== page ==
This 42 year old woman had a 2 year history of a macular eruption on the legs accompanied by arthritis of the ankles, constitutional symptoms (weakness) and Raynaud's phenomenon.
Two months before being admitted to our Department, she noticed the appearance of multiple painful ulcers on the lower extremities and patchy areas of erythema on the knees.
At physical examination she showed a purpuric eruption on the legs characterized by small non-palpable macules (2-4mm in diameter), several superficial ulcerations scattered around the ankles and slight livedo reticularis around the knees. The clinical appearance was that of a livedo vasculitis but the cutaneous biopsy disclosed an infiltrate of neutrophils in and around the vessel walls, fibrinoid necrosis and thrombi affecting the small and medium sized vessels of the dermis and overlying areas of necrotic epidermis, consistent with a diagnosis of leukocytoclastic vasculitis. Direct immunofluorescence showed IgA, C3 and C1q in the vessel walls.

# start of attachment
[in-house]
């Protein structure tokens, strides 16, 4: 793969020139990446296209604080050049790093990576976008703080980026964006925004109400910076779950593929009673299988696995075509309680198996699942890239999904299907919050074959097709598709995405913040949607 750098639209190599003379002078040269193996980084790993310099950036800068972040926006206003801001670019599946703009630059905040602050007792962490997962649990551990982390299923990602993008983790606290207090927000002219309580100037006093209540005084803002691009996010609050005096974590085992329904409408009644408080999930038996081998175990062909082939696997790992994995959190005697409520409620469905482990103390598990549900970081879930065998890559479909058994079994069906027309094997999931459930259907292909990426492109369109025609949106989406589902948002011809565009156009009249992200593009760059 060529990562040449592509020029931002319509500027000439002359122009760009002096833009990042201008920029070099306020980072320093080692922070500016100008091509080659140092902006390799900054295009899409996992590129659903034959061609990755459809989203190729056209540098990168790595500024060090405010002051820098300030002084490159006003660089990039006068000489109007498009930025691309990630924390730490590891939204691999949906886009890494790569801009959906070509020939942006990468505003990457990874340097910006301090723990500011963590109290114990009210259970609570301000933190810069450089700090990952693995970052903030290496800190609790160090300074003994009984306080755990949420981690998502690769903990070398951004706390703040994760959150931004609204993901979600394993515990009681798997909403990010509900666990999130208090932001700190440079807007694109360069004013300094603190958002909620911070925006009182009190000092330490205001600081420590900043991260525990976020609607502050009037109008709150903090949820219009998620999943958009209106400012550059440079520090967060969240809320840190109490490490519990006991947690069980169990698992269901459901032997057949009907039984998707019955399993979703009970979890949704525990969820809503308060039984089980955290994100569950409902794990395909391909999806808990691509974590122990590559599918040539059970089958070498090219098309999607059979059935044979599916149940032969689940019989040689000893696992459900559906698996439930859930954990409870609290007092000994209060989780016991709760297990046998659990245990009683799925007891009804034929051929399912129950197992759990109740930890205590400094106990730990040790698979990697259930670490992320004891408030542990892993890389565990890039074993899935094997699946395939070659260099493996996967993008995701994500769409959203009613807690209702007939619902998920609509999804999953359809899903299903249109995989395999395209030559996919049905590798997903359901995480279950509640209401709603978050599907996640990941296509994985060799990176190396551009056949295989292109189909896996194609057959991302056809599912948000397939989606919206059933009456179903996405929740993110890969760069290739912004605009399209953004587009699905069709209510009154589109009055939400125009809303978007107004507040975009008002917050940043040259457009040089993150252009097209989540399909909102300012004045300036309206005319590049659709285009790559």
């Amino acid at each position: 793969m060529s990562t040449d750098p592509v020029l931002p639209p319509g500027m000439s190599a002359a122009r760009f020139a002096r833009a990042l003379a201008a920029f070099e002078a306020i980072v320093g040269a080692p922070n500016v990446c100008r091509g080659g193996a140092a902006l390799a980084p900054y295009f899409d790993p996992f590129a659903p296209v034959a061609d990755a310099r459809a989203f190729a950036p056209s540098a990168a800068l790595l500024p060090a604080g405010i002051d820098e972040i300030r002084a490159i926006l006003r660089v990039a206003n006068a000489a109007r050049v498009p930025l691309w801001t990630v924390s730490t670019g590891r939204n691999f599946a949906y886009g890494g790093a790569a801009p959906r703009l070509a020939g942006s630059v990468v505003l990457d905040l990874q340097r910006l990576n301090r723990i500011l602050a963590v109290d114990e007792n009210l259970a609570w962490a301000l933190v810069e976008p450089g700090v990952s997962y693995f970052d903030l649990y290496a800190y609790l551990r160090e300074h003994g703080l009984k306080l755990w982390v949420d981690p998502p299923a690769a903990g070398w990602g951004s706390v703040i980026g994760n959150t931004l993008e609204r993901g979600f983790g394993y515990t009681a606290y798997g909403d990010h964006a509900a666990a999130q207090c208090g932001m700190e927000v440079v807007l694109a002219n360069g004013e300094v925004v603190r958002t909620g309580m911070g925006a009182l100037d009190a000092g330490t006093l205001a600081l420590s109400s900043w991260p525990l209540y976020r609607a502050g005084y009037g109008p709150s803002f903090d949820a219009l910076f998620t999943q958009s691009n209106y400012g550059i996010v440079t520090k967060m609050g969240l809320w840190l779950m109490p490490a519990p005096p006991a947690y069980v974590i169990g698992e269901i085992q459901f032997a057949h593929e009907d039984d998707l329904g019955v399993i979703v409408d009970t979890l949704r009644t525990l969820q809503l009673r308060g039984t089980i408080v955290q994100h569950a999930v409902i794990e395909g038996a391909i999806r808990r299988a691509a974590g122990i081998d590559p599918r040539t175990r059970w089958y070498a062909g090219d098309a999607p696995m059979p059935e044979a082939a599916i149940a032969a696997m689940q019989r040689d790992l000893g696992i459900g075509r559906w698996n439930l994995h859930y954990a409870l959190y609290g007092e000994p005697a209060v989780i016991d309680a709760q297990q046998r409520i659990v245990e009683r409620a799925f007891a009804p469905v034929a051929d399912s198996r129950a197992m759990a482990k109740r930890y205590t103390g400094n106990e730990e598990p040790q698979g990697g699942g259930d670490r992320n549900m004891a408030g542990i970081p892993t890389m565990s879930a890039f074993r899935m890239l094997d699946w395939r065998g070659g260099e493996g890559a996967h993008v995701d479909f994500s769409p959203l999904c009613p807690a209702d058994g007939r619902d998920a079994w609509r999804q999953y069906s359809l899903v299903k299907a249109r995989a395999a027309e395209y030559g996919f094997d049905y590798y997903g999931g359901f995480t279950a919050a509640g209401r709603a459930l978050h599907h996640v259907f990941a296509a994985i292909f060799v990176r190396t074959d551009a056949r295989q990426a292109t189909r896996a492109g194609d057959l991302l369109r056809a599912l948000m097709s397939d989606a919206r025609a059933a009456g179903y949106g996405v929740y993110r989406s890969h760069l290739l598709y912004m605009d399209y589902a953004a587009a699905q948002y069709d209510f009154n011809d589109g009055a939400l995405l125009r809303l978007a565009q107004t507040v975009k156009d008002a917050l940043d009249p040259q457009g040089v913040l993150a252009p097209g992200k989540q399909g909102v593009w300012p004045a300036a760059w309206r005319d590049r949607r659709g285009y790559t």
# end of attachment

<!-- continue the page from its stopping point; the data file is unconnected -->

Besides the finding of a slight increase in the ESR, CRP and the presence of ANA on HEp-2 cells (homogeneous pattern, low titre), all laboratory investigations were within normal values.
All other clinical investigations failed to disclose any sign of associated connective tissue, systemic or infectious disease or occult malignancy. She was discharged on prednisone (20mg/d) with some improvement.